22 October 2015, Kuala Lumpur - The Islamic Financial Services Board (IFSB) is pleased to announce the issuance of a Working Paper on Financial Consumer Protection in Islamic Finance (WP-03) today.

The objective of consumer protection requires that the regulator takes adequate measures to ensure that the claim made by a financial institution to sell its products and services is sufficiently justified.

Financial consumer protection gained prominence on the policy agendas of governments and international standard-setters after the global financial crisis due to the widespread mis-selling practices and unfair treatment of consumers by banks and financial advisers. The issue was taken up by the Organisation for Economic Co-operation and Development and the Group of Twenty (G20), which issued the G20 High-level Principles on Financial Consumer Protection in 2011 focussing on the issues of transparency, impartiality and reliability. The IFSB Working Paper (WP-03) outlines the potential implications of these developments for the Islamic financial services industry and identifies some policy areas where regulatory and supervisory authorities can work to protect the customers of institutors offering Islamic financial services.

The Working Paper lists some important findings from behavioural economics on the relevance of financial consumers' information-processing capabilities and cognitive biases in ensuring the effectiveness of consumer protection measures. It also provides a summary of both traditional and new approaches to financial consumer protection which focus on offering the consumers better-informed choices ranging from disclosure requirements to subsidised consumer advisory services. The Working Paper also delves into the evolving literature and best practices on 'product regulations' and more broader concept of 'conduct regulations' that focuses on ensuring norms of high ethical conduct by the financial institutions and acknowledgement of their responsibility towards the wider public interest. It has also outlined special consumer protection challenges faced by regulators all over the world regarding unregulated financial products, social and community-oriented investments, and financial intermediation through crowdfunding platforms.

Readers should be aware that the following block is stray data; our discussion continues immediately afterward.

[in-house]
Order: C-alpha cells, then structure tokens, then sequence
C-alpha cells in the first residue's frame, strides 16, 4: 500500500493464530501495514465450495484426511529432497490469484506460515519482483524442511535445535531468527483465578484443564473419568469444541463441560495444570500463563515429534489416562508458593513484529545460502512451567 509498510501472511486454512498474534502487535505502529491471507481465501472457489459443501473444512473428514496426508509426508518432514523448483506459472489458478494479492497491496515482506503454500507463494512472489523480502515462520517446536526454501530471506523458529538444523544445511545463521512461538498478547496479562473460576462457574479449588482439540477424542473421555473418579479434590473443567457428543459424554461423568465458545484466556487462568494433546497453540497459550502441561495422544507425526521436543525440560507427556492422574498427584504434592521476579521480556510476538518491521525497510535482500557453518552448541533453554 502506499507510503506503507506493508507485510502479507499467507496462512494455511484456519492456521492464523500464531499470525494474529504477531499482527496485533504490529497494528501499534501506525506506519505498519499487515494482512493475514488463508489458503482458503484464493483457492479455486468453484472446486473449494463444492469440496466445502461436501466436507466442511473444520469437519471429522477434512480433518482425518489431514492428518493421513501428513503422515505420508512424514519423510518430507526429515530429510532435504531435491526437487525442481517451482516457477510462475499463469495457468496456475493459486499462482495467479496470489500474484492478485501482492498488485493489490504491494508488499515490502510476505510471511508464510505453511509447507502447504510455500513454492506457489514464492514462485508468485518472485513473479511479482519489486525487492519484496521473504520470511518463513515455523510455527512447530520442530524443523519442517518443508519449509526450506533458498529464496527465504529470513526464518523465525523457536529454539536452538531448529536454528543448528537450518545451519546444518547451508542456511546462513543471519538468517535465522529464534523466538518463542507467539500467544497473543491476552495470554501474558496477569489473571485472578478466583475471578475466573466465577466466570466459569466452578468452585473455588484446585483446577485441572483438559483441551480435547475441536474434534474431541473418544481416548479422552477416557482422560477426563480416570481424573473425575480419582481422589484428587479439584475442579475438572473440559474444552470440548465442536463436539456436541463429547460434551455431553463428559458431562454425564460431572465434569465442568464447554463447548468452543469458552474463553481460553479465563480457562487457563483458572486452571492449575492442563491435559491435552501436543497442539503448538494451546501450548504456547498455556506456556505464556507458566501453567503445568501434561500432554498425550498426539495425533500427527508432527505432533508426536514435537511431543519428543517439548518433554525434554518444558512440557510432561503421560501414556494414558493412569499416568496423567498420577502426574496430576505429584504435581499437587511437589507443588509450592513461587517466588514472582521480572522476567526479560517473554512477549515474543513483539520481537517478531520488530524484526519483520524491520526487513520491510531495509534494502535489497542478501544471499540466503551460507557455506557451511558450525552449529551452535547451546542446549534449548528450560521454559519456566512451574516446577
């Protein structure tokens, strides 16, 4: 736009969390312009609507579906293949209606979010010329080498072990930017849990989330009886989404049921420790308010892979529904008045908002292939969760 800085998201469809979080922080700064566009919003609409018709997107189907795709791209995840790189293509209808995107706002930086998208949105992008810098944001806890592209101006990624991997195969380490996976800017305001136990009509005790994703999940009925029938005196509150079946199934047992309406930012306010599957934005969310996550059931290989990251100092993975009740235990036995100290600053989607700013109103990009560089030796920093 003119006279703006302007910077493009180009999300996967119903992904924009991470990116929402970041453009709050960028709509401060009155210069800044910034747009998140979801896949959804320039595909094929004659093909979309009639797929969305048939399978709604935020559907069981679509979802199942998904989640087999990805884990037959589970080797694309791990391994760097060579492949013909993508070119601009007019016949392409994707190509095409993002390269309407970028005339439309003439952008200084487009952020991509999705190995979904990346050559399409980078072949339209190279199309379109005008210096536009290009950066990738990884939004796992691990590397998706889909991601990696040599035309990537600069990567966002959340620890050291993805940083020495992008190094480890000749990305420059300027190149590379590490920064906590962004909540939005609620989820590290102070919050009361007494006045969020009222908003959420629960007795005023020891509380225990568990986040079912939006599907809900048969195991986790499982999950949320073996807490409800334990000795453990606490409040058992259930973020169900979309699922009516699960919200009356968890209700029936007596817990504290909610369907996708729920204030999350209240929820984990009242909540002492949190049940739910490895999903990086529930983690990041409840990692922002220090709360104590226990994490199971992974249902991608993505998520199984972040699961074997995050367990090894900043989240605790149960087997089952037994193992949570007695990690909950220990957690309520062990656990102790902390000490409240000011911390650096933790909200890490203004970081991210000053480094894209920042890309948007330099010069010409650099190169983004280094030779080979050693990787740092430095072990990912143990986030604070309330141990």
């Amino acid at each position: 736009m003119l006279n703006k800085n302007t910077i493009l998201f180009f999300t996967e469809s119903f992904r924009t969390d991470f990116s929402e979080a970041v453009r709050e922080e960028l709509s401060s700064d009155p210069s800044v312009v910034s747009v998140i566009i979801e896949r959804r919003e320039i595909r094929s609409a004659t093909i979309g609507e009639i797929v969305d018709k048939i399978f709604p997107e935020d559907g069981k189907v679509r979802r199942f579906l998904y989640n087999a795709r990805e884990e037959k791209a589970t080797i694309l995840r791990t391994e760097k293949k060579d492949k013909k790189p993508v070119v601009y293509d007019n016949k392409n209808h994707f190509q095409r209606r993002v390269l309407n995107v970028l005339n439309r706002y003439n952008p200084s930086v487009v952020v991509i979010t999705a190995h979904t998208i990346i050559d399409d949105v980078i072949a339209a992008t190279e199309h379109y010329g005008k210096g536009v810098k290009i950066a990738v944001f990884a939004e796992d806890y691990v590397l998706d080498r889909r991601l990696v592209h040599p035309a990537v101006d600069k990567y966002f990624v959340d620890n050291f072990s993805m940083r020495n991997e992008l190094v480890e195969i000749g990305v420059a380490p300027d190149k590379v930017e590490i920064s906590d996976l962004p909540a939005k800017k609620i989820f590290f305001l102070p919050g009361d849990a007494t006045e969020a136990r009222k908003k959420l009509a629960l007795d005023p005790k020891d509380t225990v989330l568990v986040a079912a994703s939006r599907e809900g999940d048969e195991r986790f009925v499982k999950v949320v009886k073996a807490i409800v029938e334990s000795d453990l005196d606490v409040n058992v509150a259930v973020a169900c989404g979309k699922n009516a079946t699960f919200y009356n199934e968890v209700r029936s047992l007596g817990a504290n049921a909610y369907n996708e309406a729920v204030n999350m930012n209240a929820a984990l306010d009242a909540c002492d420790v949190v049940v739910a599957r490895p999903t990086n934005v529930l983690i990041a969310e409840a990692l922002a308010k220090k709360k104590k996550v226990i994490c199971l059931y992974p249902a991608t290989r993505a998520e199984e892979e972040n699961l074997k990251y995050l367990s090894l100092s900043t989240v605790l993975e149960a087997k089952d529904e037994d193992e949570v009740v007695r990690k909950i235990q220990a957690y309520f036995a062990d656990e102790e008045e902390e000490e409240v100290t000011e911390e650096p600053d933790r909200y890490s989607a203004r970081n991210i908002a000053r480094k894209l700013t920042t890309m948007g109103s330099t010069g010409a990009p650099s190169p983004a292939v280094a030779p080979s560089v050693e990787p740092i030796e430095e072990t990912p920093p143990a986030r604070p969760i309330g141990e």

The Working Paper also outlines the regulatory implications of Shariah compliance as a defining product feature. It considers different interpretations of the Shariah compliance in more complex consumer products and stresses the importance of robust Shariah governance structures in jurisdictions. However, even an elaborate Shariah governance system does not guarantee identical Shariah interpretations by all financial institutions, or ensure that interpretations are consumer friendly. To explicate, the paper has provided two detailed examples of Shariah -compliant financial products where fairness to customers is contestable in the presence of some market practices.  These examples indicate ways in which all regulators can deal with the issue of consumer protection for Shariah -compliant products without the need to take a particular stance on Shariah matters.

"The IFSB has addressed consumer protection earlier in the content of specific issues arising, for example, in relation to investment account holders in IFSB-4 in 2007 as well as in subsequent standards. This Working Paper has the objective of developing a broader appreciation of issues relevant to the policy and operational framework for the better protection of consumers of Islamic finance products", said the Secretary-General of the IFSB, Mr. Jaseem Ahmed. He further added, "In the backdrop of growing significance of Islamic financial services industry in various markets, this Working Paper will help to better understand the implications of global developments on consumer protection for Islamic finance". "More transparency in product offering, the strengthening of Shariah governance frameworks, better dispute resolution schemes, and an overhaul of conduct regulation" he outlined, "are some of the ways in which regulators of Islamic finance jurisdictions can respond to the growing public demand for more transparent products and better consumer protection policies".

The Working Paper includes key findings of an IFSB survey on "Consumer Protection in Islamic Finance" which was conducted in the third quarter of 2014.

© Press Release 2015